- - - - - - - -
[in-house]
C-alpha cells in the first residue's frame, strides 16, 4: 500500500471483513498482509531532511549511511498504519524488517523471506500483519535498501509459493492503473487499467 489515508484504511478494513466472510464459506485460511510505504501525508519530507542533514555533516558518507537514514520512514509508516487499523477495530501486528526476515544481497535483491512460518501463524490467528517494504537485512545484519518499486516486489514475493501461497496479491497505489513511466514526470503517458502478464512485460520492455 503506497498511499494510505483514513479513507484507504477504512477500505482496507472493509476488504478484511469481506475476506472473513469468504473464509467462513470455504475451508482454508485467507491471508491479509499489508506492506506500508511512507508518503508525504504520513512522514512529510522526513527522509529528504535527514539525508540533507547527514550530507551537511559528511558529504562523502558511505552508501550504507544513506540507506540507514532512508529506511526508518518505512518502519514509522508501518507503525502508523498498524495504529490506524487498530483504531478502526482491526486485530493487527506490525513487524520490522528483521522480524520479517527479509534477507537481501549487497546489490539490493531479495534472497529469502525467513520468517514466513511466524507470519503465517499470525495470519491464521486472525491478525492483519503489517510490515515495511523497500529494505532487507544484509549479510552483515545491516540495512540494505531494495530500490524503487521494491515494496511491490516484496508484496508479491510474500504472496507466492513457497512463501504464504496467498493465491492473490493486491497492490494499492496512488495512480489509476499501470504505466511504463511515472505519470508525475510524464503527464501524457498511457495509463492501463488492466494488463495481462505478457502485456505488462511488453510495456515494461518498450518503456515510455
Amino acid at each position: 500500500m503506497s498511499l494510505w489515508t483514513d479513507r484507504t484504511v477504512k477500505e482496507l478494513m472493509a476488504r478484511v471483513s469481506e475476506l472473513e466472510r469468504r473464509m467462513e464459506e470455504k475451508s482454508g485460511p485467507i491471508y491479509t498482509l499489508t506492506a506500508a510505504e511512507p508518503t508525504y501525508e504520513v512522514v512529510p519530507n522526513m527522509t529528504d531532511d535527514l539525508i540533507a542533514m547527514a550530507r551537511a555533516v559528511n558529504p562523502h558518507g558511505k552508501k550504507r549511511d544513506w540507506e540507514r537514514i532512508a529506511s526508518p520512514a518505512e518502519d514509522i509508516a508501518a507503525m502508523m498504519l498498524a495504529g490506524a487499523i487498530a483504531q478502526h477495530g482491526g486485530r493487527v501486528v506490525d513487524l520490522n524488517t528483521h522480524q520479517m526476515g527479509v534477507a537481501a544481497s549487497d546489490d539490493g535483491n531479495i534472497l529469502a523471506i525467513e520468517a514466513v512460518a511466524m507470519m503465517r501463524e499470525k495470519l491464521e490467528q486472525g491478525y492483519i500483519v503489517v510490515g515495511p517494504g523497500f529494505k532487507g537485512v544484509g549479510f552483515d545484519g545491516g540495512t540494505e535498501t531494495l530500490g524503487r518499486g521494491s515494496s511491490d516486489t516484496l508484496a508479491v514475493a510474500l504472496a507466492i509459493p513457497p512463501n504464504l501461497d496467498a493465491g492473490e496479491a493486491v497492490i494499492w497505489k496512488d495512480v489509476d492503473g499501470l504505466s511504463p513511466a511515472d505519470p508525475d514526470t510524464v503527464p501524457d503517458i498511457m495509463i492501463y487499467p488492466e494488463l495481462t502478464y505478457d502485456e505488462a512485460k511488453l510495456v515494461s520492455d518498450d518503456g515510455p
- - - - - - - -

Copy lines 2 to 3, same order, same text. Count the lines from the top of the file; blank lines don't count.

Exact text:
C-alpha cells in the first residue's frame, strides 16, 4: 500500500471483513498482509531532511549511511498504519524488517523471506500483519535498501509459493492503473487499467 489515508484504511478494513466472510464459506485460511510505504501525508519530507542533514555533516558518507537514514520512514509508516487499523477495530501486528526476515544481497535483491512460518501463524490467528517494504537485512545484519518499486516486489514475493501461497496479491497505489513511466514526470503517458502478464512485460520492455 503506497498511499494510505483514513479513507484507504477504512477500505482496507472493509476488504478484511469481506475476506472473513469468504473464509467462513470455504475451508482454508485467507491471508491479509499489508506492506506500508511512507508518503508525504504520513512522514512529510522526513527522509529528504535527514539525508540533507547527514550530507551537511559528511558529504562523502558511505552508501550504507544513506540507506540507514532512508529506511526508518518505512518502519514509522508501518507503525502508523498498524495504529490506524487498530483504531478502526482491526486485530493487527506490525513487524520490522528483521522480524520479517527479509534477507537481501549487497546489490539490493531479495534472497529469502525467513520468517514466513511466524507470519503465517499470525495470519491464521486472525491478525492483519503489517510490515515495511523497500529494505532487507544484509549479510552483515545491516540495512540494505531494495530500490524503487521494491515494496511491490516484496508484496508479491510474500504472496507466492513457497512463501504464504496467498493465491492473490493486491497492490494499492496512488495512480489509476499501470504505466511504463511515472505519470508525475510524464503527464501524457498511457495509463492501463488492466494488463495481462505478457502485456505488462511488453510495456515494461518498450518503456515510455
Amino acid at each position: 500500500m503506497s498511499l494510505w489515508t483514513d479513507r484507504t484504511v477504512k477500505e482496507l478494513m472493509a476488504r478484511v471483513s469481506e475476506l472473513e466472510r469468504r473464509m467462513e464459506e470455504k475451508s482454508g485460511p485467507i491471508y491479509t498482509l499489508t506492506a506500508a510505504e511512507p508518503t508525504y501525508e504520513v512522514v512529510p519530507n522526513m527522509t529528504d531532511d535527514l539525508i540533507a542533514m547527514a550530507r551537511a555533516v559528511n558529504p562523502h558518507g558511505k552508501k550504507r549511511d544513506w540507506e540507514r537514514i532512508a529506511s526508518p520512514a518505512e518502519d514509522i509508516a508501518a507503525m502508523m498504519l498498524a495504529g490506524a487499523i487498530a483504531q478502526h477495530g482491526g486485530r493487527v501486528v506490525d513487524l520490522n524488517t528483521h522480524q520479517m526476515g527479509v534477507a537481501a544481497s549487497d546489490d539490493g535483491n531479495i534472497l529469502a523471506i525467513e520468517a514466513v512460518a511466524m507470519m503465517r501463524e499470525k495470519l491464521e490467528q486472525g491478525y492483519i500483519v503489517v510490515g515495511p517494504g523497500f529494505k532487507g537485512v544484509g549479510f552483515d545484519g545491516g540495512t540494505e535498501t531494495l530500490g524503487r518499486g521494491s515494496s511491490d516486489t516484496l508484496a508479491v514475493a510474500l504472496a507466492i509459493p513457497p512463501n504464504l501461497d496467498a493465491g492473490e496479491a493486491v497492490i494499492w497505489k496512488d495512480v489509476d492503473g499501470l504505466s511504463p513511466a511515472d505519470p508525475d514526470t510524464v503527464p501524457d503517458i498511457m495509463i492501463y487499467p488492466e494488463l495481462t502478464y505478457d502485456e505488462a512485460k511488453l510495456v515494461s520492455d518498450d518503456g515510455p